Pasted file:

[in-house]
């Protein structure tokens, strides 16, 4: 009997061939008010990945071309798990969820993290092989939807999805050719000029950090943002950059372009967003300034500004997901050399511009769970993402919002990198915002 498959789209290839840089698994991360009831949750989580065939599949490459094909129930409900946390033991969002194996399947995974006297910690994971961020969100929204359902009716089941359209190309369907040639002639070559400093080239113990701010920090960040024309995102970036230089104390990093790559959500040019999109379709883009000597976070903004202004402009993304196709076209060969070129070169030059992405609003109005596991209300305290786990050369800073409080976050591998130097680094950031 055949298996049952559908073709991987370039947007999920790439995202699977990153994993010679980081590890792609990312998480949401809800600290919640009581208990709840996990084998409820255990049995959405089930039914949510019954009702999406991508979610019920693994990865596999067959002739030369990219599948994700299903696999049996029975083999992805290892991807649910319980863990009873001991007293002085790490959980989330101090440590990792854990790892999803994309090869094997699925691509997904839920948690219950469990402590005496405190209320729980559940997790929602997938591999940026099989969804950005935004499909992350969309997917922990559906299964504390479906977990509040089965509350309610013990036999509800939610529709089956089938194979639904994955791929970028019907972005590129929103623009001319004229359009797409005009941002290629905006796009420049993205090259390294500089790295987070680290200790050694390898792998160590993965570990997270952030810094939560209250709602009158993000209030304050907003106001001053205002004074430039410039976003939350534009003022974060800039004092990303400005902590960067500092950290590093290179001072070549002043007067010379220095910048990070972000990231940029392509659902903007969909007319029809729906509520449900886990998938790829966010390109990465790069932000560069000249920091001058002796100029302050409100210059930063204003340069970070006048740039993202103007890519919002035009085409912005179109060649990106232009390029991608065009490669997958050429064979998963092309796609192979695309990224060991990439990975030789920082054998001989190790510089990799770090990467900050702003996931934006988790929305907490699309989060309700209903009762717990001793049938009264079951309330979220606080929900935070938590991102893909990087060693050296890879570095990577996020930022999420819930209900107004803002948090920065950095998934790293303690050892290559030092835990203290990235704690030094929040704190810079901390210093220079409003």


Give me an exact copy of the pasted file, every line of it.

[in-house]
């Protein structure tokens, strides 16, 4: 009997061939008010990945071309798990969820993290092989939807999805050719000029950090943002950059372009967003300034500004997901050399511009769970993402919002990198915002 498959789209290839840089698994991360009831949750989580065939599949490459094909129930409900946390033991969002194996399947995974006297910690994971961020969100929204359902009716089941359209190309369907040639002639070559400093080239113990701010920090960040024309995102970036230089104390990093790559959500040019999109379709883009000597976070903004202004402009993304196709076209060969070129070169030059992405609003109005596991209300305290786990050369800073409080976050591998130097680094950031 055949298996049952559908073709991987370039947007999920790439995202699977990153994993010679980081590890792609990312998480949401809800600290919640009581208990709840996990084998409820255990049995959405089930039914949510019954009702999406991508979610019920693994990865596999067959002739030369990219599948994700299903696999049996029975083999992805290892991807649910319980863990009873001991007293002085790490959980989330101090440590990792854990790892999803994309090869094997699925691509997904839920948690219950469990402590005496405190209320729980559940997790929602997938591999940026099989969804950005935004499909992350969309997917922990559906299964504390479906977990509040089965509350309610013990036999509800939610529709089956089938194979639904994955791929970028019907972005590129929103623009001319004229359009797409005009941002290629905006796009420049993205090259390294500089790295987070680290200790050694390898792998160590993965570990997270952030810094939560209250709602009158993000209030304050907003106001001053205002004074430039410039976003939350534009003022974060800039004092990303400005902590960067500092950290590093290179001072070549002043007067010379220095910048990070972000990231940029392509659902903007969909007319029809729906509520449900886990998938790829966010390109990465790069932000560069000249920091001058002796100029302050409100210059930063204003340069970070006048740039993202103007890519919002035009085409912005179109060649990106232009390029991608065009490669997958050429064979998963092309796609192979695309990224060991990439990975030789920082054998001989190790510089990799770090990467900050702003996931934006988790929305907490699309989060309700209903009762717990001793049938009264079951309330979220606080929900935070938590991102893909990087060693050296890879570095990577996020930022999420819930209900107004803002948090920065950095998934790293303690050892290559030092835990203290990235704690030094929040704190810079901390210093220079409003």